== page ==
10 Tips on networking

Many books have been written about how to network, and they are all great.

However, if you are looking for a quick guide, here are 10 of the most important points to bear in mind and apply.

  1. Who are you? You need to know what you bring to the party, and the benefit you can bring to anyone you meet. So develop an Elevator Speech to focus on the one or two benefits you can offer.
  2. Your own database. Develop a database of related contacts who would be of interest to one another. For example, if you were creating a database of people who could help with household matters, the list would include a plumber, electrician, builder, etc. The same is true of other areas of business – who would be useful in your chosen area of concern?
  3. How others can help you. You must articulate how others can help you, because you will sometimes be asked, ‘What can I do for you’ What help do you need? Think it through NOW, not on the hoof. It will also help to guide your choice of contacts: what kind of people do you need to meet to progress your career/search?
  4. Open-ended questions. When you meet someone new, avoid asking questions that produce yes/no answers. Ask open-ended questions, such as ‘What kind of people do you work with?’ which will result in a meaningful conversation.
  5. Maintain visibility . If you want to Network, you need to be seen and heard, and that means going to meetings and events where the people you want to meet will also be found. Always prepare something interesting to say in case you are given the opportunity to tell the gathering about yourself and your work.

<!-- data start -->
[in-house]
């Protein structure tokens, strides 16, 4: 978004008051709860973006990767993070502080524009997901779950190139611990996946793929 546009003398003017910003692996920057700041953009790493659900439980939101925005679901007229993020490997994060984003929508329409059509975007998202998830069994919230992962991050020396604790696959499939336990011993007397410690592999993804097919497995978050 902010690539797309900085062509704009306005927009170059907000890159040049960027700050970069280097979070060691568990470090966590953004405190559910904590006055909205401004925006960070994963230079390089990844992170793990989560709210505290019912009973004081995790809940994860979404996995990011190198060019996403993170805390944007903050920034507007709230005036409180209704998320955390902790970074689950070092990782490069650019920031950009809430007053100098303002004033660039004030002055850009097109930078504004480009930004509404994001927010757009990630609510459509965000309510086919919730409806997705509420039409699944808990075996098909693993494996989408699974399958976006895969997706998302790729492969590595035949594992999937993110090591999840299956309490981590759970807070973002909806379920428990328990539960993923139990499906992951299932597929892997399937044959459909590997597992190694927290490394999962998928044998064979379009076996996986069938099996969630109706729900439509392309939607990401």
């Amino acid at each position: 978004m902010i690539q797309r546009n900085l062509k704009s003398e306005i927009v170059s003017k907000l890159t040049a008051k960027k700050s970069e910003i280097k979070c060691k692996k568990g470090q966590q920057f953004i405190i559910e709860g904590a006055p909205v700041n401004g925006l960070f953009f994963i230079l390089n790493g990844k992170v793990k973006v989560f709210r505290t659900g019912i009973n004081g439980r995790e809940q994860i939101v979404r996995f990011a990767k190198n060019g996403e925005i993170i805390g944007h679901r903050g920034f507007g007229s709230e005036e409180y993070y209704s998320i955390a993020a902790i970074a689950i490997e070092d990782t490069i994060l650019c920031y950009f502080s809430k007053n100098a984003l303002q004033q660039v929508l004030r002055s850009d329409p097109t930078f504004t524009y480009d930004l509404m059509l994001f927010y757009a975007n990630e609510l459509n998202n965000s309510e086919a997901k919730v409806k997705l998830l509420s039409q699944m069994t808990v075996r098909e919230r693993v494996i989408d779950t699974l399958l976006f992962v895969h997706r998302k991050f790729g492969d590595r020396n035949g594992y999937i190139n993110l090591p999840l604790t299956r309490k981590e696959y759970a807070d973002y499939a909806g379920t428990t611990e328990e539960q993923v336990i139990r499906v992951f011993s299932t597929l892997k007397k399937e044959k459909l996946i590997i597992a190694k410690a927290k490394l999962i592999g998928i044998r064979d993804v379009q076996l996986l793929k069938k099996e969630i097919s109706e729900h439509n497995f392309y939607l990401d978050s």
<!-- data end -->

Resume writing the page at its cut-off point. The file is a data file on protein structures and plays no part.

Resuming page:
6. Giving referrals. Develop a discipline for giving referrals. Do not make useless introductions that lead nowhere. Only refer people from your own database or circle if you are confident the connection is a good one. Remember, if you recommend someone as an expert, and your contact is not really that expert, s/he can lose face, and you will lose your credibility as a useful source. 
  7. Prompt follow-up. If someone refers you and you receive an enquiry (‘I was given your name by a mutual friend ?’) make sure you respond very promptly, otherwise both you and your friend will lose credibility.
  8. Formal thanks. When you receive a referral (‘I was given your name by a mutual friend ?’), WRITE your thanks as soon as possible after you have met the contact, and tell your friend how it went. Otherwise your friends will stop recommending you.
  9. Following up new contacts . When you meet someone interesting or useful at an event, and exchange cards or other contact information, make sure you follow up promptly, with a reminder of who you are and what you do. Never expect that others will remember you for ever and a day.
  10. Be a useful source. At Networking events or other business gatherings, always ask, ‘What do you need – who do you need to meet?’ Above all, do not look for personal gain. Don’t treat each new contact as a possible source of business. If you are helpful to others, you will get all the business and help you need.

Finally, some guidance on mechanics:

  • At a networking event, when you make eye contact with someone new, hold that eye contact, smile, offer you hand and introduce yourself
  • Always have business cards and/or a small notebook in which to write the contact details of someone who has no cards
  • When exchanging cards, treat both with respect.
  • Write on the cards you receive, here you met and the date.
  • As you part, ask, ‘May I email you?’

Remember, Networking is about sharing and enhancing your common interests, and adding something useful to other people.

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